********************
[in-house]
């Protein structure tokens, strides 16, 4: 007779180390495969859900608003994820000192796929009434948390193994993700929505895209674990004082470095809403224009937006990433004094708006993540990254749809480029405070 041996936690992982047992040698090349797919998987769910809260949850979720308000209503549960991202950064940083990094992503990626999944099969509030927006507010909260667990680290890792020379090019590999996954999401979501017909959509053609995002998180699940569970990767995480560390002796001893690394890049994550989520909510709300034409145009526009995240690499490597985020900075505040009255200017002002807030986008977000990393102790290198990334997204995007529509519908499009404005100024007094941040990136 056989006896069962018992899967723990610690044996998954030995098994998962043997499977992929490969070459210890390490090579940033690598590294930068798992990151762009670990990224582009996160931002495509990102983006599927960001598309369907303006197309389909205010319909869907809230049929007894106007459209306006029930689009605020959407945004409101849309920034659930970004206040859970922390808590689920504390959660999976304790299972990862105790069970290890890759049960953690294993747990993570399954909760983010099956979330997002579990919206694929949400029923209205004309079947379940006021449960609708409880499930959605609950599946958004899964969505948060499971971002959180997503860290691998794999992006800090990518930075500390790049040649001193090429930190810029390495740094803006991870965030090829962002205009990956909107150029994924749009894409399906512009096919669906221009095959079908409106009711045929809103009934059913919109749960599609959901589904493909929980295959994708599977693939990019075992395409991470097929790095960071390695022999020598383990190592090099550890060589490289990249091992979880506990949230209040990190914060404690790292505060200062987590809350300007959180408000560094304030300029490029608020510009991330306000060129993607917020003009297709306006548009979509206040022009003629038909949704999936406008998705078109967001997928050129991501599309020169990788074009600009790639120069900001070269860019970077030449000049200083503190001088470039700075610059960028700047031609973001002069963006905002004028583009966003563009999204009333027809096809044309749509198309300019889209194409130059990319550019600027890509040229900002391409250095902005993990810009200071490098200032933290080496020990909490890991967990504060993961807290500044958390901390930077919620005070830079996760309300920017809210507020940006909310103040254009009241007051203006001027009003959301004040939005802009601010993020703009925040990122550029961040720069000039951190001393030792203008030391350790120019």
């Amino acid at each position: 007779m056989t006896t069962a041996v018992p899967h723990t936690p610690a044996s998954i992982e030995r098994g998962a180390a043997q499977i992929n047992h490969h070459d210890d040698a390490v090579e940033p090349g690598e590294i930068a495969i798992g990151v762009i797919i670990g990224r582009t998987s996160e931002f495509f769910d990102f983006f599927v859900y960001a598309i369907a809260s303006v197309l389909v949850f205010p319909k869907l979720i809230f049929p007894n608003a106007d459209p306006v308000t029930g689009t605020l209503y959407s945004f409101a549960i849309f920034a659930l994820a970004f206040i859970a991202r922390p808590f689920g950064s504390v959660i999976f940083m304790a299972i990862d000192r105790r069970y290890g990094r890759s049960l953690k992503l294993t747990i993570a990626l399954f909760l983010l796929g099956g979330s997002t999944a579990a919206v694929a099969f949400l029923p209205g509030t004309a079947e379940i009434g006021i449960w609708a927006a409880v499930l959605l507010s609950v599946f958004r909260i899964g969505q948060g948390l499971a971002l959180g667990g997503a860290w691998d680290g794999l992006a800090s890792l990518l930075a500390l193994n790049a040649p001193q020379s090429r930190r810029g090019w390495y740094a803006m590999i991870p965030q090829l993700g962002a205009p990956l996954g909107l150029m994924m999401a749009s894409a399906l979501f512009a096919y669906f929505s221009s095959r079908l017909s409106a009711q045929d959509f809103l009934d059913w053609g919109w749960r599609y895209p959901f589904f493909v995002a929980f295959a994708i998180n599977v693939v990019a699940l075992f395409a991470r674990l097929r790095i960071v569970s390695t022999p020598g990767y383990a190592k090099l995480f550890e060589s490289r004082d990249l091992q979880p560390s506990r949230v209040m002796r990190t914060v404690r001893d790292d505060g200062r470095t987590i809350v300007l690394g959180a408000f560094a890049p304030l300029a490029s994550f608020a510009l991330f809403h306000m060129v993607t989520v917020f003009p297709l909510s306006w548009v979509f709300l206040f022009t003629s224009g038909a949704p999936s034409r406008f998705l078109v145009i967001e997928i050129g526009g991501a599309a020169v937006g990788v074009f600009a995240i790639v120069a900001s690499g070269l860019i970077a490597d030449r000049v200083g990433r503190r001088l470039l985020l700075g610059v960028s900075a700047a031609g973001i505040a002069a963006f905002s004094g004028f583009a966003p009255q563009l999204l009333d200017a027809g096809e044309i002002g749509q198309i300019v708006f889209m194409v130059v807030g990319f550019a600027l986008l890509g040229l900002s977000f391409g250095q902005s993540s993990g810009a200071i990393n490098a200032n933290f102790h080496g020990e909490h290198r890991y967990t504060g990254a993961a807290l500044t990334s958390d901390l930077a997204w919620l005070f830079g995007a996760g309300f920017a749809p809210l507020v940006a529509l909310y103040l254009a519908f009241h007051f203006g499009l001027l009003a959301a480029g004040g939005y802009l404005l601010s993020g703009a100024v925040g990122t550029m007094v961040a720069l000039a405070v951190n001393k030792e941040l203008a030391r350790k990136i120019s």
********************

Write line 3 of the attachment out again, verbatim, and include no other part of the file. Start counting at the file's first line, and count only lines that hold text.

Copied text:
């Amino acid at each position: 007779m056989t006896t069962a041996v018992p899967h723990t936690p610690a044996s998954i992982e030995r098994g998962a180390a043997q499977i992929n047992h490969h070459d210890d040698a390490v090579e940033p090349g690598e590294i930068a495969i798992g990151v762009i797919i670990g990224r582009t998987s996160e931002f495509f769910d990102f983006f599927v859900y960001a598309i369907a809260s303006v197309l389909v949850f205010p319909k869907l979720i809230f049929p007894n608003a106007d459209p306006v308000t029930g689009t605020l209503y959407s945004f409101a549960i849309f920034a659930l994820a970004f206040i859970a991202r922390p808590f689920g950064s504390v959660i999976f940083m304790a299972i990862d000192r105790r069970y290890g990094r890759s049960l953690k992503l294993t747990i993570a990626l399954f909760l983010l796929g099956g979330s997002t999944a579990a919206v694929a099969f949400l029923p209205g509030t004309a079947e379940i009434g006021i449960w609708a927006a409880v499930l959605l507010s609950v599946f958004r909260i899964g969505q948060g948390l499971a971002l959180g667990g997503a860290w691998d680290g794999l992006a800090s890792l990518l930075a500390l193994n790049a040649p001193q020379s090429r930190r810029g090019w390495y740094a803006m590999i991870p965030q090829l993700g962002a205009p990956l996954g909107l150029m994924m999401a749009s894409a399906l979501f512009a096919y669906f929505s221009s095959r079908l017909s409106a009711q045929d959509f809103l009934d059913w053609g919109w749960r599609y895209p959901f589904f493909v995002a929980f295959a994708i998180n599977v693939v990019a699940l075992f395409a991470r674990l097929r790095i960071v569970s390695t022999p020598g990767y383990a190592k090099l995480f550890e060589s490289r004082d990249l091992q979880p560390s506990r949230v209040m002796r990190t914060v404690r001893d790292d505060g200062r470095t987590i809350v300007l690394g959180a408000f560094a890049p304030l300029a490029s994550f608020a510009l991330f809403h306000m060129v993607t989520v917020f003009p297709l909510s306006w548009v979509f709300l206040f022009t003629s224009g038909a949704p999936s034409r406008f998705l078109v145009i967001e997928i050129g526009g991501a599309a020169v937006g990788v074009f600009a995240i790639v120069a900001s690499g070269l860019i970077a490597d030449r000049v200083g990433r503190r001088l470039l985020l700075g610059v960028s900075a700047a031609g973001i505040a002069a963006f905002s004094g004028f583009a966003p009255q563009l999204l009333d200017a027809g096809e044309i002002g749509q198309i300019v708006f889209m194409v130059v807030g990319f550019a600027l986008l890509g040229l900002s977000f391409g250095q902005s993540s993990g810009a200071i990393n490098a200032n933290f102790h080496g020990e909490h290198r890991y967990t504060g990254a993961a807290l500044t990334s958390d901390l930077a997204w919620l005070f830079g995007a996760g309300f920017a749809p809210l507020v940006a529509l909310y103040l254009a519908f009241h007051f203006g499009l001027l009003a959301a480029g004040g939005y802009l404005l601010s993020g703009a100024v925040g990122t550029m007094v961040a720069l000039a405070v951190n001393k030792e941040l203008a030391r350790k990136i120019s």